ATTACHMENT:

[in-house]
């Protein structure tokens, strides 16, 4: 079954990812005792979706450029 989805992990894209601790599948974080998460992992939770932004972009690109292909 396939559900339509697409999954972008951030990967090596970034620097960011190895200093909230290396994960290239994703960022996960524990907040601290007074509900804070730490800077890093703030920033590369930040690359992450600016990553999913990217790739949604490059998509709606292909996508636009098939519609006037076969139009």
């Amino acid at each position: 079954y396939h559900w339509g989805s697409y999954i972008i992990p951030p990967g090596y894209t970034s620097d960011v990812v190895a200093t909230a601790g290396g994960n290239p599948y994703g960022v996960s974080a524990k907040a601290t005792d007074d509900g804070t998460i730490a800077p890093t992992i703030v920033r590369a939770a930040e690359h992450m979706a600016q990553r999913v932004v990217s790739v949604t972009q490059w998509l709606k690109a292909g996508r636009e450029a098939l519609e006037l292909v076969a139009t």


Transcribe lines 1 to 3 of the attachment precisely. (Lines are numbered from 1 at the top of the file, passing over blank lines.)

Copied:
[in-house]
């Protein structure tokens, strides 16, 4: 079954990812005792979706450029 989805992990894209601790599948974080998460992992939770932004972009690109292909 396939559900339509697409999954972008951030990967090596970034620097960011190895200093909230290396994960290239994703960022996960524990907040601290007074509900804070730490800077890093703030920033590369930040690359992450600016990553999913990217790739949604490059998509709606292909996508636009098939519609006037076969139009």
């Amino acid at each position: 079954y396939h559900w339509g989805s697409y999954i972008i992990p951030p990967g090596y894209t970034s620097d960011v990812v190895a200093t909230a601790g290396g994960n290239p599948y994703g960022v996960s974080a524990k907040a601290t005792d007074d509900g804070t998460i730490a800077p890093t992992i703030v920033r590369a939770a930040e690359h992450m979706a600016q990553r999913v932004v990217s790739v949604t972009q490059w998509l709606k690109a292909g996508r636009e450029a098939l519609e006037l292909v076969a139009t």